For Problem #2, a friend recommended common rail wiring. Would that solve the stalling problem? I mean, the steam engine pick-up arrangement is what it is.
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Posted by maxman on Thursday, October 2, 2008 11:56 AM

For problem #2 it might be helpful if you could tell us which particular model steam engines (manufacturer and wheel arrangement) with which you are having a problem.  I'm not a steam engine guy, and don't own any.  But it seems to me that most (all?) of the models out there have current pick up from one side of the engine and the other side of the tender.

If one side or the other does not pick up current, the engine won't run.  This does not seem to be your problem, as you said that the problem only happens when you get to an insulator.  The second thing that can happen is if you have a very small wheel base engine it could stall on a dead section of track, such as an insulated non-powered turnout frog.  That also does not sound like what you are describing.  In any case, even the shortest wheel base engine should be capable of traversing a rail insulator without any problem.

So, if you are saying that the engine stalls right as it crosses the insulator, the only conclusions I could jump to are that either the track on the other side of the insulator has no power going to it (in which case the current path through the motor broken), or the track polarity on the other side of the insulated joint is reversed (in which case you will have a short).

You should really invest in a cheap multimeter.  For what you are doing, a cheap one will suffice.  If you have access to a meter, what you can do is first identify which track insulators are giving you the problem.  Remove the engine from the track, set the meter to read DC volts (12 or 30 volt scale depending on the meter), and then turn up the power.  If you have a pair of insulators, use the meter to check track voltage from rail to rail on the same side of the insulators where you removed the engine.  You should see that the meter will read track voltage (if the meter moves the wrong way, swap the meter leads).  Do the same thing on the other side of the insulators.  If you don't get a reading, one rail or the other is not getting any power.  Then you can track down where you have the loose connection, broken wire, or whatever.

If you do read voltage when you measure across the second set of rails, the next thing you should do is check that you don't have a polarity reversal across the insulated joint.  To do this, again turn the power on and set the meter to DC volts.  This time use the meter leads to check voltage on the same rail from one side of the insulator to the other.  If the polarity of the rails on both sides of the insulator is the same, both rails will be at the same voltage and you will not read anything on the meter.  If the polarity is reversed, you will read a value on the meter.  If you have this condition, a short will occur when an engine tries to cross the gap.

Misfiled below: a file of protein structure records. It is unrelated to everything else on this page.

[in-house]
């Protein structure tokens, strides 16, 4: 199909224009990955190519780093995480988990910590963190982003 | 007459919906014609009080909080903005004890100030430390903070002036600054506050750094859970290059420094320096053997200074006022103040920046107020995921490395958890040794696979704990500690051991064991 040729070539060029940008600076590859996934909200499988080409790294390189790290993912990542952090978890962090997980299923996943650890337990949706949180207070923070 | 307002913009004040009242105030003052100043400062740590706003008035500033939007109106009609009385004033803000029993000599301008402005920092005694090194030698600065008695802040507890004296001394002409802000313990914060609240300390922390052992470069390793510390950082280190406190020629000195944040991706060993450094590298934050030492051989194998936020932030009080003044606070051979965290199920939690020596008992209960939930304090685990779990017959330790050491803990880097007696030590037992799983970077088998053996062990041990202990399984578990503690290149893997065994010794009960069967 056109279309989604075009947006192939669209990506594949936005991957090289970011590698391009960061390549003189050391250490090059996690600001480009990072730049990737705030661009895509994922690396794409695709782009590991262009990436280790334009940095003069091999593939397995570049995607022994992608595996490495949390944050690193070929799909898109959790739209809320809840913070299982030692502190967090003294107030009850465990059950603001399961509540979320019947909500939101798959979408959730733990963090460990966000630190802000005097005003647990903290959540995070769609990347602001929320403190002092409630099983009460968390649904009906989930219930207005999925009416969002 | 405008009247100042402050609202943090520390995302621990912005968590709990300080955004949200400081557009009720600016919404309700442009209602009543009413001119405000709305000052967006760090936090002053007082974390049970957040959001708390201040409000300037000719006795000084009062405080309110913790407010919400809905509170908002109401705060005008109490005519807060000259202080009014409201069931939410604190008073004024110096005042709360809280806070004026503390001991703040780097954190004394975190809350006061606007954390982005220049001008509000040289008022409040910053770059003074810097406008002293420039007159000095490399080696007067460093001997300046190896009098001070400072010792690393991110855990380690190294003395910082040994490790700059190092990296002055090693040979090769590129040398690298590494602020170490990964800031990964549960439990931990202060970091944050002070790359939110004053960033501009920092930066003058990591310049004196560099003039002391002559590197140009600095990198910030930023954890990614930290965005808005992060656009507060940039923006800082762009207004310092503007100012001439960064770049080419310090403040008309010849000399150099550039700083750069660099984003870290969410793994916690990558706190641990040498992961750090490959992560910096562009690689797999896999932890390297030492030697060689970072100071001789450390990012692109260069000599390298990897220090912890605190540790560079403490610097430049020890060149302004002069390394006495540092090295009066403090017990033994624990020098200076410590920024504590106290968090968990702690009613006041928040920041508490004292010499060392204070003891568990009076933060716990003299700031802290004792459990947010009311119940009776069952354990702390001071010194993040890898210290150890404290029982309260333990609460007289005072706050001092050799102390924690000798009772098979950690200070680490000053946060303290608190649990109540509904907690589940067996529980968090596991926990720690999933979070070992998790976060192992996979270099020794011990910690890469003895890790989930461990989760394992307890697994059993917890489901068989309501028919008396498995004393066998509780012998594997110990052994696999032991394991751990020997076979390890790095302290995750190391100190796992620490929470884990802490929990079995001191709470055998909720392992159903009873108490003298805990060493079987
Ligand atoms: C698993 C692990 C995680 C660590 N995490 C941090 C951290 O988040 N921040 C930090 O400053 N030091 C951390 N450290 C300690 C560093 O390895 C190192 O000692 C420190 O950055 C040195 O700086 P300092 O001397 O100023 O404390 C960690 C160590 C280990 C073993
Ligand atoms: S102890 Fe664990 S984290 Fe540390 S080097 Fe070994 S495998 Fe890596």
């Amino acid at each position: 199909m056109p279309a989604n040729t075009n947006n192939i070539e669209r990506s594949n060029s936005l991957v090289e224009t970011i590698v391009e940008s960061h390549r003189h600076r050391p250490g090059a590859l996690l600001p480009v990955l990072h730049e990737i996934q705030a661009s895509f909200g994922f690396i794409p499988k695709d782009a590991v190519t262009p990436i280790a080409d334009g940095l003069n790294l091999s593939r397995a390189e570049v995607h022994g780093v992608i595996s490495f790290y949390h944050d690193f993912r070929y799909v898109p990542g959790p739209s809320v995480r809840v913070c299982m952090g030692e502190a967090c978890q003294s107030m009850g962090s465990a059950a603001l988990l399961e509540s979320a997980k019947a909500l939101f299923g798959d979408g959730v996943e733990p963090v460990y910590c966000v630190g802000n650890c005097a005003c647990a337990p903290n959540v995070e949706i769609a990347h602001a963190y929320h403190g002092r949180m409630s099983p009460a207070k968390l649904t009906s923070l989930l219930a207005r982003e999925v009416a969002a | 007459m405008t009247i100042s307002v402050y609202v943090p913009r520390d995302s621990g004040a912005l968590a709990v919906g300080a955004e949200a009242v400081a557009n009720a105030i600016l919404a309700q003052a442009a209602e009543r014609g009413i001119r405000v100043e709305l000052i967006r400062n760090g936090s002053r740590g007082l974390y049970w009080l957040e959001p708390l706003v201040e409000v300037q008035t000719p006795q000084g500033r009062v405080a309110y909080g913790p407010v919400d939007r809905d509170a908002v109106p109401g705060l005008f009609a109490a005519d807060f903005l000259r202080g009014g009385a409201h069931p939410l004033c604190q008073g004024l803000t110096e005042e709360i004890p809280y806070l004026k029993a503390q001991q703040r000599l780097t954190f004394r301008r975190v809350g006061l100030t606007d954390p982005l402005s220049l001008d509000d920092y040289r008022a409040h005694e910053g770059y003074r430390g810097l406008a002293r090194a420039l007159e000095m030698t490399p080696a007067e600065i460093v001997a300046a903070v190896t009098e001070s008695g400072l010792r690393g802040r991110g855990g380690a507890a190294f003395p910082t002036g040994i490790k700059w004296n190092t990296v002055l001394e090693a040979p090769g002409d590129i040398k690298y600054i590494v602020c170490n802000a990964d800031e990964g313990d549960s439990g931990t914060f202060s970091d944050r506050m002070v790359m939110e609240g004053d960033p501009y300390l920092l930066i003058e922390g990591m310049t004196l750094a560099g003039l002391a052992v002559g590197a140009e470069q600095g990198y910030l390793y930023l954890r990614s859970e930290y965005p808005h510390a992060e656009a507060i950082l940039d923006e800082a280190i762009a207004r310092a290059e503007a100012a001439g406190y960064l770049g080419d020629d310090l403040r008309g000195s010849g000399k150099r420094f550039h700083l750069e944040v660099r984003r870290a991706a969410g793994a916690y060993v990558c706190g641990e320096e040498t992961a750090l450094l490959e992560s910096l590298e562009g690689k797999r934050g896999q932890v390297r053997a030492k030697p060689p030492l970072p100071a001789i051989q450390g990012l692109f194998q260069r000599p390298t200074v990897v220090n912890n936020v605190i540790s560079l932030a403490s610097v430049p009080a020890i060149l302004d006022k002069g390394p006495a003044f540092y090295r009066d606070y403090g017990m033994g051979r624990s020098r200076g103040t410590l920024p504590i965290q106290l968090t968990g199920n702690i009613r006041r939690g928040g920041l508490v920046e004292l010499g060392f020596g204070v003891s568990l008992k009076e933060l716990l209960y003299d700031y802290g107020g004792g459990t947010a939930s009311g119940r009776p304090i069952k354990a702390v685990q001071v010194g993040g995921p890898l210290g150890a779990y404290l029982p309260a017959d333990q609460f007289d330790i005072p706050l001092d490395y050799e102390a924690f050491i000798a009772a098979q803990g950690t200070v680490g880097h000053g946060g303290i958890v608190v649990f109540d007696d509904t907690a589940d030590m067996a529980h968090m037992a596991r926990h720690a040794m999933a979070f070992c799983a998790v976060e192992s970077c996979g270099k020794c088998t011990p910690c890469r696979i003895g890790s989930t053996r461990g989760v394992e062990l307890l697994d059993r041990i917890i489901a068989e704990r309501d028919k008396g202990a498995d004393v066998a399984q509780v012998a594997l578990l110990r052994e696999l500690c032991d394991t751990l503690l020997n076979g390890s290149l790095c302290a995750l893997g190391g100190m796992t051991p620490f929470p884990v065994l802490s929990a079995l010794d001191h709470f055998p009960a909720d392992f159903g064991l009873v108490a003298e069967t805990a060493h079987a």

Note that if you don't have a meter but have a 12 volt light bulb with socket and a pair of wires coming out, you can use that to do the same test since, for what you need to check, the actual voltage value is not relevant.  Basically if the light lights, you are seeing a voltage.  If it doesn't, then there is not a current path (or the bulb is fried :)).

Let us all know how you make out.

Regards! 

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Posted by gyurick on Thursday, October 2, 2008 12:36 PM

I'm running 2 Mantua yard goats...one is 0-4-0 and the other is 0-6-0.

The stall occurs when the loco crosses from track powered by the main line throttle to track powered by the yard throttle and vice versa. There is no short. But, there is a point where the loco is picking up power from one throttle and the tender from the other. I think that's the problem but I don't know what to do about it.

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Posted by maxman on Thursday, October 2, 2008 2:53 PM

Okay, now maybe we can get somewhere.

If you have the mainline powered and the yard throttle off, then there is no power to the engine at that point and it will stall.

If you have both throttles "on" and set for the same direction, then the engine will start to receive voltage from both sources and will probably either speed up or slow down depending on which throttle has the higher setting.

If you have both throttles on but the directions (polarity) opposite, then you will get a short.